Daiwa EuroTelcoblog No. 76: Thursday 16th September, 2004 - Sweet dreams, my PABX
Some time back we profiled Peerio, the P2P application from Popular Telephony which aims to disintermediate the PABX vendors (and many other market participants) through the power of software. One company which shares some characteristics (and some important differences) is little-known Canadian firm Nimcat Networks (www.nimcatnetworks.com), which has thus far been avoiding coverage ahead of an imminent marketing push. In common with Peerio, Nimcat has a P2P application interoperable with SIP and H.323, developed from the ground up, with 12 patents filed to date (and more in process) covering North America and the European Union. Also similar to the Peerio approach is a focus on embedded solutions, in which the aim is to license the application to chip and keyset manufacturers, who then ensure the penetration of the application through their normal sales and partner channels.
At this point, however, the two strategies diverge. While Peerio has so far racked up contracts spanning everything from consumer phones through to enterprise IP phones and on to CRM applications, Nimcat is focused on the opportunity within the SME segment. At an estimated deployment cost ranging from $600 - 1500 per seat (depending on features), either purchasing or overhauling a PABX is prohibitively expensive for the average SME. It is just this sort of choke point in the market which Nimcat is hoping to unlock, with a bundled solution that in many cases can deliver cost savings of up to 66% relative to conventional centralized systems.
In practice, the Nimcat solution embeds the intelligence traditionally associated with PABX or Centrex technologies into a standard client device, and scales to multiple thousands of lines within a single location if necessary. However, management say their experience suggests that organizations of more than 150 persons typically will want to retain some sort of centralized control structure, which implies that the sweet spot of this segment may be in implementations of 150 lines or less. Administrators retain control through a system of dialing rules and optional features unique to each user, and this also has the added value of allowing the service provider to shape revenues. The one-hour conference call we had with senior VP for Business Development and Marketing Marc Gingras revealed the audio quality to be exceptionally good, on a par with the PSTN, and with no perceptible latency or flutter.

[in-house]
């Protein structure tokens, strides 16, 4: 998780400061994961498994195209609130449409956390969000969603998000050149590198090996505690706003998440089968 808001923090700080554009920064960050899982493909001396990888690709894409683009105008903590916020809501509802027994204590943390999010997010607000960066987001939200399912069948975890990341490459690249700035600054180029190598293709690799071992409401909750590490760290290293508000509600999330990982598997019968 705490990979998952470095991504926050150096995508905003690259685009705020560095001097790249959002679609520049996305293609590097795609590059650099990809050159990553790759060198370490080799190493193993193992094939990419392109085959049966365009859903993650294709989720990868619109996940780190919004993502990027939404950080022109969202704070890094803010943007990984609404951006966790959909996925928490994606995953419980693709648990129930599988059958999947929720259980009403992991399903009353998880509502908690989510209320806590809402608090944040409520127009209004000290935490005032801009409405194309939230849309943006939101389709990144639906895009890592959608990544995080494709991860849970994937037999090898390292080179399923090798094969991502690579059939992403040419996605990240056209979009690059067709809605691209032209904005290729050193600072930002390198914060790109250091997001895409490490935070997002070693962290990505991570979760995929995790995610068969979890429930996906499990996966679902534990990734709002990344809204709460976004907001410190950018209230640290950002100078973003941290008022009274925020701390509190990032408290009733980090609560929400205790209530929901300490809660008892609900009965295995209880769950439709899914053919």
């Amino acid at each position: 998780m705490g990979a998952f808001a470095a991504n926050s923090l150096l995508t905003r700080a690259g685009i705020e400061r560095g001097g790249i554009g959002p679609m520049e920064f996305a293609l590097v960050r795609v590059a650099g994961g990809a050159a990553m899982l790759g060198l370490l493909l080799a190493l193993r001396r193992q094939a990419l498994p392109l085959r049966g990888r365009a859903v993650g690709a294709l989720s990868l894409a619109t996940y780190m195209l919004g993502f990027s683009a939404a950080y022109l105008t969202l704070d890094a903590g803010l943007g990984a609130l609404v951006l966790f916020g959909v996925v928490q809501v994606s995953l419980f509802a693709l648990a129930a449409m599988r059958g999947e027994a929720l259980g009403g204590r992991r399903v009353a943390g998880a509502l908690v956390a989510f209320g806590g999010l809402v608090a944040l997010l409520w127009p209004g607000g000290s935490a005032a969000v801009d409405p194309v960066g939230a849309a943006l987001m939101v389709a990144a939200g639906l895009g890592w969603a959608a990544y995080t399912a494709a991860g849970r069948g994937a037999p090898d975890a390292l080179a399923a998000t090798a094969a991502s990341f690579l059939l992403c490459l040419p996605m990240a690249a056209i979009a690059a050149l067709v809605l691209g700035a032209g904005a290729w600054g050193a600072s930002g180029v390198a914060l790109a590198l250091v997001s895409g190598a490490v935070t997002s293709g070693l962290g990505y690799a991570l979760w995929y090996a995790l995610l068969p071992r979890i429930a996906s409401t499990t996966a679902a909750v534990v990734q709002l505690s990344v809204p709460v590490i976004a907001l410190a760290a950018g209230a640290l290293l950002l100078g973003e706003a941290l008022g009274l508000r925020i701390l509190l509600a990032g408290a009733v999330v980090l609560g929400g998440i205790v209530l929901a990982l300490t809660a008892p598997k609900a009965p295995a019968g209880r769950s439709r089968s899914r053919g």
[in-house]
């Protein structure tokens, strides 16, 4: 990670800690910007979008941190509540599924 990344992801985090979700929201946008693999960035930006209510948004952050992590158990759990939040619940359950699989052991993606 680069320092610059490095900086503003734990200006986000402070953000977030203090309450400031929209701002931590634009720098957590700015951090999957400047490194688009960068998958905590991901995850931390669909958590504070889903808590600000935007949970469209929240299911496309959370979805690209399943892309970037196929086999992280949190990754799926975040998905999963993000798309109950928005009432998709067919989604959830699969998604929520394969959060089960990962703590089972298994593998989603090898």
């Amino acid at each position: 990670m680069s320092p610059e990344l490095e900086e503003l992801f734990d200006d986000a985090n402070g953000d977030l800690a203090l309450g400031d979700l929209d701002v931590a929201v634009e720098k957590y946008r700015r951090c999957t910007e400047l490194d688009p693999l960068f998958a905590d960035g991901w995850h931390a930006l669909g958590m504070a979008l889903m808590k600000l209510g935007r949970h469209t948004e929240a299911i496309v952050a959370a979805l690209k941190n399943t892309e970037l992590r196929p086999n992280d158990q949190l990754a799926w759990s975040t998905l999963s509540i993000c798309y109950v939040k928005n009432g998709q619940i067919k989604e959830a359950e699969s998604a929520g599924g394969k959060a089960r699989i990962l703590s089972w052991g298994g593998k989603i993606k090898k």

Of interest from a strategic perspective is the fact that among Nimcat investors we find names like Siemens and Broadcom, and we note that Nimcat has successfully ported its software onto the chips of all major silicon vendors. As a result, Nimcat claims a time-to-market for device makers of between two and six months. We expect that Q4 of this year or Q1 of 2005 will see some significant announcements regarding products and partnerships in the more traditional enterprise space, and beyond that we expect the company may be working on a variation for the wireless arena. Considering the kind of cellular roaming charges the average SME is likely to incur, we expect this is yet another attractive area of cost savings which customers in this segment might be looking to realize.
Market definition in Europe is somewhat tough, but the European Union's Observatory of European SMEs for 2003 (http://europa.eu.int/comm/enterprise/enterprise_policy/analysis/doc/smes_observatory_2003_report8_en.pdf) found that the market consists of 18.7m enterprises in the EU15, and SMEs in the EU actually account for a greater proportion of employment than is the case in the US (69.7% versus 49.1%). While SMEs in the survey rated adoption of new technology as a relatively unimportant inhibitor to their business development, and generally agreed that telecoms deregulation has benefitted business overall, they also acknowledged that their lack of bargaining power in procuring services put them at a disadvatange relative to large enterprises. Gross margin in SMEs also tends to correlate well with enterprise size (i.e., it is lower in smaller organizations), and the EU found that SMEs overwhelmingly favor reduction in non-labor costs as a response to weak economic conditions, as opposed to other courses of action. This may contribute to the apparent high level of interest in VoIP found in a study by the British Chamber of Commerce last year. The BCC found that 42% of enterprises with 250 or more full-time employees on site already use VoIP, and a further 23% planned to take it up at some point. Below this level, however, interest in VoIP was similarly strong, with 17% of enterprises of 50 - 249 headcount intending to adopt it, and 13% in the 20 - 49 employee range (http://www.chamberonline.co.uk/policy/pdf/broadband_survey_2003.pdf).
Nimcat claims that its product strategy has no particular regional bias, however, from our own perspective here in Europe, the case for margin enhancement for the SMEs through the kind of savings it may offer may be of relatively greater importance than in North America.